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Dividing by variable when solving algebraic equation
#1
Dividing by variable when solving algebraic equation
I know for all you math masters out there, this is basic stuff. But for people like me, it used to baffle me a little how dividing by a variable could sometimes lead to an incomplete solution set when solving an equation.

Consider the following for example:

x(x+1) = 0

The recommended approach to solving this is to use the zero factor property, leading to the solution set {-1, 0} for x.

But suppose, instead, you divided both sides by x, cancelling out the standalone x's on the left side of the equation. Then you're left with just:

x+1 = 0 which can only lead to the unique solution of -1 for x.
0 is no longer a solution.

I actually searched online for a website that could clearly explained why this happened, but couldn't find one. Maybe I used the wrong search keywords or something.

Anyway, I figured it out yesterday why this happens.

When you divide both sides of the original equation by x, the equation actually changes (meaning: it becomes a different equation with a different solution set for x).

Before dividing the equation by x, 0 was clearly one of the solutions.

But when you divide by x, 0 can no longer be a solution because then that would mean you were dividing by 0 in the case of x = 0! Division by 0 cannot work so x = 0 stops being a solution, and only -1 becomes the acceptable solution.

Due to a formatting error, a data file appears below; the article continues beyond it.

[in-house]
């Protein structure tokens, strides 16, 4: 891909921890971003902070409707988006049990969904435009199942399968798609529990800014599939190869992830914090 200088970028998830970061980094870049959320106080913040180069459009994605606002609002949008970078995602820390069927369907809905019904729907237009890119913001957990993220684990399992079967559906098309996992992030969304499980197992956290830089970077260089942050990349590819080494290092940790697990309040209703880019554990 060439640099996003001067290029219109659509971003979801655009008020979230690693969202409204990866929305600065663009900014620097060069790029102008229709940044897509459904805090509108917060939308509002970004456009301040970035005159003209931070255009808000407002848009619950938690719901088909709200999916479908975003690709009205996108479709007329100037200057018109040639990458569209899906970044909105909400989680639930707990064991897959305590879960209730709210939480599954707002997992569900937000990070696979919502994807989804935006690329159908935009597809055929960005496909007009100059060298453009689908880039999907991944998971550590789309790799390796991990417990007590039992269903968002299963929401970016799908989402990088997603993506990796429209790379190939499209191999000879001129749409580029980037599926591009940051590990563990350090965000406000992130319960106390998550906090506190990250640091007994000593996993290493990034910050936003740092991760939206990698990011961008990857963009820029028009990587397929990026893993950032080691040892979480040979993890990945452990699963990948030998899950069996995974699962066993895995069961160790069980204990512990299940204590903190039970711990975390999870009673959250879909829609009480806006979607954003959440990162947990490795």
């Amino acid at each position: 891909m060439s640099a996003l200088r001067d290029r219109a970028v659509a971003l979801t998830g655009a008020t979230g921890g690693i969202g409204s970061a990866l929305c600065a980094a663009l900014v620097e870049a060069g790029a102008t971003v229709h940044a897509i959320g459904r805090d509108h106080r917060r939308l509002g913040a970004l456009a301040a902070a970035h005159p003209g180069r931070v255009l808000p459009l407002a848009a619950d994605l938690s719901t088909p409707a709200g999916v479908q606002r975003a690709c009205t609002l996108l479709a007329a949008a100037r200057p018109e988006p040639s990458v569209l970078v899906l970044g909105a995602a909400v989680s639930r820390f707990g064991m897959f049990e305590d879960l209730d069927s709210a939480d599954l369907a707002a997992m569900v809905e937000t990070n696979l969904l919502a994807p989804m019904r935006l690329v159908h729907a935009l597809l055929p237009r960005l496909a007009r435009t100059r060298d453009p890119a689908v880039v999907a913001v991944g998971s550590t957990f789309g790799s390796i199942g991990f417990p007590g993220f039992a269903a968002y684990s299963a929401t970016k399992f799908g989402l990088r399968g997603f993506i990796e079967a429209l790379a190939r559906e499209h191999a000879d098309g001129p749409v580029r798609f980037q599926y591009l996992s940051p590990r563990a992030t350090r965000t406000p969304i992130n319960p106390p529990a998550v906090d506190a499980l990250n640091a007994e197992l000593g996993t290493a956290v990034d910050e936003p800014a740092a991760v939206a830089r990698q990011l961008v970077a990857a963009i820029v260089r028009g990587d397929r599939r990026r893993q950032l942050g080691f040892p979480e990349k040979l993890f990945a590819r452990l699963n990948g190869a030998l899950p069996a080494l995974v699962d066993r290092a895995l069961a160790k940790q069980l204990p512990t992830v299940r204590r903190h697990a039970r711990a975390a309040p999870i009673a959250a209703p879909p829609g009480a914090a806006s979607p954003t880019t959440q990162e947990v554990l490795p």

So rule of thumb when it comes to solving algebraic equations:

Don't divide by the variable when you have the option of using the zero factor property. Or you may end up with an incomplete answer.

I feel so happy finally getting this after all this time.
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#2
RE: Dividing by variable when solving algebraic equation
To be more exact, the reason the answer changes is because you're actually altering the original equation. The equation x(x+1) = 0 is a quadratic equation i.e. x^2 + x = 0. This is the form of a quadratic equation, which usually looks like ax^2 + bx + c = 0. Quadratics will always have a pair of solutions (and you can clearly see this when they are graphed - they intersect the x axis twice). But upon dividing by x, you are now left with a linear equation, and linear equations will only intersect the x axis once, hence only one solution.

EDIT: sorry, it's not entirely true that quadratics will always have two solutions. They can have one, and this happens when the curve is tangent to the x axis, meaning it's touching it exactly once.
"It is the mark of an educated mind to be able to entertain a thought without accepting it" ~ Aristotle
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#3
RE: Dividing by variable when solving algebraic equation
Nice Smile

Yes, you can't legitimately divide by a variable when the variable may be zero. In such a case, you've invalidated the whole thing. So you can check for whether the variable can be zero, and then treat the case where it's not zero, so you can divide by it.

You're not getting the zero solution this way because of this. Division by zero error. 0/0 doesn't equal 1. It is undefined.
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#4
RE: Dividing by variable when solving algebraic equation
Yeah, you need to assume that x=/=0 to divide by x.